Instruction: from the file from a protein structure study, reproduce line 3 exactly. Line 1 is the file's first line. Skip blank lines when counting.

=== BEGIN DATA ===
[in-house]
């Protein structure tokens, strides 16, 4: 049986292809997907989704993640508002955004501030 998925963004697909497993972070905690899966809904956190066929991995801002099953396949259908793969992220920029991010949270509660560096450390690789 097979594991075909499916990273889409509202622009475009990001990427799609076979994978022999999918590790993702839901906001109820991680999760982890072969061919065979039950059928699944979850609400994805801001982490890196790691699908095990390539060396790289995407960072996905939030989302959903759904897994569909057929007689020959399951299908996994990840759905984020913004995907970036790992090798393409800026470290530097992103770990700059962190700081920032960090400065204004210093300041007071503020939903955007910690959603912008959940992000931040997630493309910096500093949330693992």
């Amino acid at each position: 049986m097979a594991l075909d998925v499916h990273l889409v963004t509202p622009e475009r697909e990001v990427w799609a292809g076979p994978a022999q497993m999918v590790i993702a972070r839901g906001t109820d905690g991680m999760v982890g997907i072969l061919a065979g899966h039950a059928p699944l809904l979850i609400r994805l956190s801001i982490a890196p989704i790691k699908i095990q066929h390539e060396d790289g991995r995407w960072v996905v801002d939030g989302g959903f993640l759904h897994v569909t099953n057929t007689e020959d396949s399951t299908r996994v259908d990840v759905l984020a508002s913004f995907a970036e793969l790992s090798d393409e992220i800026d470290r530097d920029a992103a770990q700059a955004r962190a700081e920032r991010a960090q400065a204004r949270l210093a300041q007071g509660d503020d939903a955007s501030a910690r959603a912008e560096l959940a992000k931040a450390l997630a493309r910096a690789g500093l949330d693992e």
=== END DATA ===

């Amino acid at each position: 049986m097979a594991l075909d998925v499916h990273l889409v963004t509202p622009e475009r697909e990001v990427w799609a292809g076979p994978a022999q497993m999918v590790i993702a972070r839901g906001t109820d905690g991680m999760v982890g997907i072969l061919a065979g899966h039950a059928p699944l809904l979850i609400r994805l956190s801001i982490a890196p989704i790691k699908i095990q066929h390539e060396d790289g991995r995407w960072v996905v801002d939030g989302g959903f993640l759904h897994v569909t099953n057929t007689e020959d396949s399951t299908r996994v259908d990840v759905l984020a508002s913004f995907a970036e793969l790992s090798d393409e992220i800026d470290r530097d920029a992103a770990q700059a955004r962190a700081e920032r991010a960090q400065a204004r949270l210093a300041q007071g509660d503020d939903a955007s501030a910690r959603a912008e560096l959940a992000k931040a450390l997630a493309r910096a690789g500093l949330d693992e």